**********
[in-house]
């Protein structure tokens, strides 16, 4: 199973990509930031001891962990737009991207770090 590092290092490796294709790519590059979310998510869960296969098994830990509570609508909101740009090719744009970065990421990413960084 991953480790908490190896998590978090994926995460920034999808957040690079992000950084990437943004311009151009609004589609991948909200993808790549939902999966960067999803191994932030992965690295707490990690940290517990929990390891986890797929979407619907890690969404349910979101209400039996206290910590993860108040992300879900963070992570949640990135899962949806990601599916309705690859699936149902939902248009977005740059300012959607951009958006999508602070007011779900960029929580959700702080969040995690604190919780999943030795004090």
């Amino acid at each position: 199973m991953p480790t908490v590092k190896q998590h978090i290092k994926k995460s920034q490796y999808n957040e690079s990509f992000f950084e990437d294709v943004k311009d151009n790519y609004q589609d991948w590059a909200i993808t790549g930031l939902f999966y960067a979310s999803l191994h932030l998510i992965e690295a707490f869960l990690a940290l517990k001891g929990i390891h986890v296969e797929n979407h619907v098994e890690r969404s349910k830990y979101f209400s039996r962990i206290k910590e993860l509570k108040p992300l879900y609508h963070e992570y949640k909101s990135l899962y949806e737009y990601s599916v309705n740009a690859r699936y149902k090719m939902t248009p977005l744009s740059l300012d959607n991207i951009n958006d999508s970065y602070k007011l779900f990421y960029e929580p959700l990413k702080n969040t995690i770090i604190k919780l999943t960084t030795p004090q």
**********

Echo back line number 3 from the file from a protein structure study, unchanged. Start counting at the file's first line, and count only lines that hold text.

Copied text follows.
């Amino acid at each position: 199973m991953p480790t908490v590092k190896q998590h978090i290092k994926k995460s920034q490796y999808n957040e690079s990509f992000f950084e990437d294709v943004k311009d151009n790519y609004q589609d991948w590059a909200i993808t790549g930031l939902f999966y960067a979310s999803l191994h932030l998510i992965e690295a707490f869960l990690a940290l517990k001891g929990i390891h986890v296969e797929n979407h619907v098994e890690r969404s349910k830990y979101f209400s039996r962990i206290k910590e993860l509570k108040p992300l879900y609508h963070e992570y949640k909101s990135l899962y949806e737009y990601s599916v309705n740009a690859r699936y149902k090719m939902t248009p977005l744009s740059l300012d959607n991207i951009n958006d999508s970065y602070k007011l779900f990421y960029e929580p959700l990413k702080n969040t995690i770090i604190k919780l999943t960084t030795p004090q």